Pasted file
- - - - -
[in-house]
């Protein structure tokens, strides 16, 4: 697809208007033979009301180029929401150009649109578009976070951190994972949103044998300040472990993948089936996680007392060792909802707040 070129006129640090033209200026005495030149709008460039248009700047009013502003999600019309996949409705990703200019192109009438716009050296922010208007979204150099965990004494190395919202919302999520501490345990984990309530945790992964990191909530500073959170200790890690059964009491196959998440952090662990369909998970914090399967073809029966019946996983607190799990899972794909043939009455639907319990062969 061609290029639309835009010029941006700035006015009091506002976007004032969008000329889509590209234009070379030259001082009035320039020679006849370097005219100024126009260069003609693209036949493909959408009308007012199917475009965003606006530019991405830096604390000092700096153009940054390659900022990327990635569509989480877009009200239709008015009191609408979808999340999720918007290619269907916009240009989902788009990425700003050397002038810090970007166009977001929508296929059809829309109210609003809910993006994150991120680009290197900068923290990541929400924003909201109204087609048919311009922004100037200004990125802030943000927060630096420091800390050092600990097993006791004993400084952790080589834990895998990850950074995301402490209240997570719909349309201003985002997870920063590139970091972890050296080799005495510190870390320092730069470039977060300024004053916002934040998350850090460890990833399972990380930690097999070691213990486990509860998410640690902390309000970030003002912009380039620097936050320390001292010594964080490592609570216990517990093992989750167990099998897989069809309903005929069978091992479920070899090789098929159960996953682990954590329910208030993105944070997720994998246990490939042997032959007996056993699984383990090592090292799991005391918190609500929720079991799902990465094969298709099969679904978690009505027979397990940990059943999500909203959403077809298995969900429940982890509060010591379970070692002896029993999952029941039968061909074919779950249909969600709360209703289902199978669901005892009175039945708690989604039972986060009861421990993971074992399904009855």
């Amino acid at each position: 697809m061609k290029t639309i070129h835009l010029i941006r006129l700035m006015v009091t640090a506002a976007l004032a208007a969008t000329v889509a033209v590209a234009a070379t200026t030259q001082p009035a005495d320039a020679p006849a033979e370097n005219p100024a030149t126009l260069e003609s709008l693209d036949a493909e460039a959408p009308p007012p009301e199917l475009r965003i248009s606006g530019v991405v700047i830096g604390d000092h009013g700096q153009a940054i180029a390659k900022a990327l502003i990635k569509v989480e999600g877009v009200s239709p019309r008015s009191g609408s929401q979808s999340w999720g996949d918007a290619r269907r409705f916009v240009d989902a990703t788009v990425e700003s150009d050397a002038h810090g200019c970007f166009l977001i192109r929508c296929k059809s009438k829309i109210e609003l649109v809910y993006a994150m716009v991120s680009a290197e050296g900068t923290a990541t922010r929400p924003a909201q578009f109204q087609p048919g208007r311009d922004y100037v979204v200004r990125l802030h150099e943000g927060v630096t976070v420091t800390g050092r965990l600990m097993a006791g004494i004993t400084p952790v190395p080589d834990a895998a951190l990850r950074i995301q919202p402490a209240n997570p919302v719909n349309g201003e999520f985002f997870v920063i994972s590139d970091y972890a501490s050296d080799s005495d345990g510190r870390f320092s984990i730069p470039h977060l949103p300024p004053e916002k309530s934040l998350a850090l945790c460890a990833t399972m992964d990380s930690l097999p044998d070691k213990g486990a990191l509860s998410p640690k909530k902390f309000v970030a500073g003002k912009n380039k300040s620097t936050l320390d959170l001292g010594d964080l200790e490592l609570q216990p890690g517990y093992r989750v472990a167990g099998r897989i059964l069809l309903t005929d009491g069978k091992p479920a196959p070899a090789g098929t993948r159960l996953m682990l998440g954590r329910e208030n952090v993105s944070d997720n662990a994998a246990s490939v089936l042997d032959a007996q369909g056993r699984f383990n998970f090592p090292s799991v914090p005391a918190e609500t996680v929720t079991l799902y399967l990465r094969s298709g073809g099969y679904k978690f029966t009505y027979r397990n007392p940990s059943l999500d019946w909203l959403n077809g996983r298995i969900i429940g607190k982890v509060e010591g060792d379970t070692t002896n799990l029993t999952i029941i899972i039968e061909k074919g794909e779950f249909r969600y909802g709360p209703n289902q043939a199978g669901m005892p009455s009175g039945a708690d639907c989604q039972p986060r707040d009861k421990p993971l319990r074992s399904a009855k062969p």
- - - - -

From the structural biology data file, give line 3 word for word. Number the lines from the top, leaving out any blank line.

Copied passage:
């Amino acid at each position: 697809m061609k290029t639309i070129h835009l010029i941006r006129l700035m006015v009091t640090a506002a976007l004032a208007a969008t000329v889509a033209v590209a234009a070379t200026t030259q001082p009035a005495d320039a020679p006849a033979e370097n005219p100024a030149t126009l260069e003609s709008l693209d036949a493909e460039a959408p009308p007012p009301e199917l475009r965003i248009s606006g530019v991405v700047i830096g604390d000092h009013g700096q153009a940054i180029a390659k900022a990327l502003i990635k569509v989480e999600g877009v009200s239709p019309r008015s009191g609408s929401q979808s999340w999720g996949d918007a290619r269907r409705f916009v240009d989902a990703t788009v990425e700003s150009d050397a002038h810090g200019c970007f166009l977001i192109r929508c296929k059809s009438k829309i109210e609003l649109v809910y993006a994150m716009v991120s680009a290197e050296g900068t923290a990541t922010r929400p924003a909201q578009f109204q087609p048919g208007r311009d922004y100037v979204v200004r990125l802030h150099e943000g927060v630096t976070v420091t800390g050092r965990l600990m097993a006791g004494i004993t400084p952790v190395p080589d834990a895998a951190l990850r950074i995301q919202p402490a209240n997570p919302v719909n349309g201003e999520f985002f997870v920063i994972s590139d970091y972890a501490s050296d080799s005495d345990g510190r870390f320092s984990i730069p470039h977060l949103p300024p004053e916002k309530s934040l998350a850090l945790c460890a990833t399972m992964d990380s930690l097999p044998d070691k213990g486990a990191l509860s998410p640690k909530k902390f309000v970030a500073g003002k912009n380039k300040s620097t936050l320390d959170l001292g010594d964080l200790e490592l609570q216990p890690g517990y093992r989750v472990a167990g099998r897989i059964l069809l309903t005929d009491g069978k091992p479920a196959p070899a090789g098929t993948r159960l996953m682990l998440g954590r329910e208030n952090v993105s944070d997720n662990a994998a246990s490939v089936l042997d032959a007996q369909g056993r699984f383990n998970f090592p090292s799991v914090p005391a918190e609500t996680v929720t079991l799902y399967l990465r094969s298709g073809g099969y679904k978690f029966t009505y027979r397990n007392p940990s059943l999500d019946w909203l959403n077809g996983r298995i969900i429940g607190k982890v509060e010591g060792d379970t070692t002896n799990l029993t999952i029941i899972i039968e061909k074919g794909e779950f249909r969600y909802g709360p209703n289902q043939a199978g669901m005892p009455s009175g039945a708690d639907c989604q039972p986060r707040d009861k421990p993971l319990r074992s399904a009855k062969p």